Nelson – British Columbia – Pop. 10,230

Given the natural beauty of Nelson, British Columbia, it isn’t much of a surprise that the landscape finds its way into so much of the art around here—especially at Touchstones Nelson: Museum of Art and History. We’d be remiss not to explain the name of the centre. A touchstone was an antique device that measured the purity of gold and silver. As such, Touchstones Nelson is a measure of excellence in regional art. Take your time perusing the exhibits, with pieces that incorporate materials like old photographs, mixed media, and video installation. Other art-centric events in town include live shows during summer’s Banding Together Mass Concert, jazz performances at The Library Lounge, and ArtWalk, a public event that features art and music throughout downtown.

Portage La Prairie – Manitoba – Pop. 13,304

Via Yvette Cuthbert

The classics are very much alive and well in Portage La Prairie, Manitoba. All you have to do is head into town during the Prairie Sounds Festival that occurs each spring. Talents such as piano, choral, vocal, and speech arts are celebrated and awarded. Check out finished paintings and works in process when you attend Prairie Ripples Art Tour, which happens in September and is completely free. For larger shows, make a stop at Glesby Centre, which routinely puts on live music and theatrical performances. Want to simply walk around and admire the view? There’s a ton of public art in Portage La Prairie. Snap photos in front of a myriad of murals around town.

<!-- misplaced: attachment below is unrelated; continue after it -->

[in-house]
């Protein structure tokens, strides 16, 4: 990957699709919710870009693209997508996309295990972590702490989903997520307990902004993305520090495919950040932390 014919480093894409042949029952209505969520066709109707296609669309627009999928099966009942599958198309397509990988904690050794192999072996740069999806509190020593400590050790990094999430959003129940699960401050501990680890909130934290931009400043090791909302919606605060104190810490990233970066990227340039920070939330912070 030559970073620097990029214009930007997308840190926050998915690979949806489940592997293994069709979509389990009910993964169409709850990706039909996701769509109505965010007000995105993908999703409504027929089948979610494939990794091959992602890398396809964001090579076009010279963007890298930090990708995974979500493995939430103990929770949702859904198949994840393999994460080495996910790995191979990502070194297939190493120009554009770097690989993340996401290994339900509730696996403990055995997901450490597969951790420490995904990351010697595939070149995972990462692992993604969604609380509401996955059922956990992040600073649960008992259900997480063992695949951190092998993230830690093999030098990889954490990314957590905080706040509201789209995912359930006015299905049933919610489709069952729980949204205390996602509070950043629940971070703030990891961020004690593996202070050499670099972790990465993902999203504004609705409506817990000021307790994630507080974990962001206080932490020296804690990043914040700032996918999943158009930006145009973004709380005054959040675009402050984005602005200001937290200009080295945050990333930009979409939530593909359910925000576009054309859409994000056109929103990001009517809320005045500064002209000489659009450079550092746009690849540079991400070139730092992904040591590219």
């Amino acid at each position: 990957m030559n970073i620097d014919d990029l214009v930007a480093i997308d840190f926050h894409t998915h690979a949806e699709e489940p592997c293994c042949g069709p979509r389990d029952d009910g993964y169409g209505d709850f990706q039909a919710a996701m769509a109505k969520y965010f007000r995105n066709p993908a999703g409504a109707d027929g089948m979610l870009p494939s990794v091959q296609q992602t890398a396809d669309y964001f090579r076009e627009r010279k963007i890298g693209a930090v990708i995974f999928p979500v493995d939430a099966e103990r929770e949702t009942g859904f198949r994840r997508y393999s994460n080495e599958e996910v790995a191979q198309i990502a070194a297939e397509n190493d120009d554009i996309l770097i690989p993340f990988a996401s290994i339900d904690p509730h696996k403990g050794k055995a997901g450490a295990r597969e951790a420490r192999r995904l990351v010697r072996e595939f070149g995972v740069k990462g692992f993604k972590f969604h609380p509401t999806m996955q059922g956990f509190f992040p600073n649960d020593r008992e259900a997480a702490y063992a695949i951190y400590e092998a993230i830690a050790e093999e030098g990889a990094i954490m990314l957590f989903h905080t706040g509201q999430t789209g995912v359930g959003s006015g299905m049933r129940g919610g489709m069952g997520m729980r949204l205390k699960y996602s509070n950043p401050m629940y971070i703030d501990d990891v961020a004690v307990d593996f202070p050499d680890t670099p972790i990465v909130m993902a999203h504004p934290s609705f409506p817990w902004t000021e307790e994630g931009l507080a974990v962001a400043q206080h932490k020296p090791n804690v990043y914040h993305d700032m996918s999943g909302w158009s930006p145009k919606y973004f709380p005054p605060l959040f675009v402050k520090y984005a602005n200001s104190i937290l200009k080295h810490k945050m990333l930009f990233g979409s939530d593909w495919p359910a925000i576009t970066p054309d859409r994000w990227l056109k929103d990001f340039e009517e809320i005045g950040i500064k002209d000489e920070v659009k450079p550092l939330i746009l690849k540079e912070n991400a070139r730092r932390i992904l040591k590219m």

North Battleford – Saskatchewan – Pop. 13,888

North Battleford knows good theatre. That’s why the town was selected to host TheatreFest 2017. For a week, innovative productions tested new material that delighted audiences and could easily influence that next generation of playwrights. While you’re in town, make a stop into Allen Sapp Gallery, which not only displays new works of art, but also offers workshops and tours. You might also want to pop into Chapel Gallery, which is open for exhibits, and offers mentorship programs and workshops.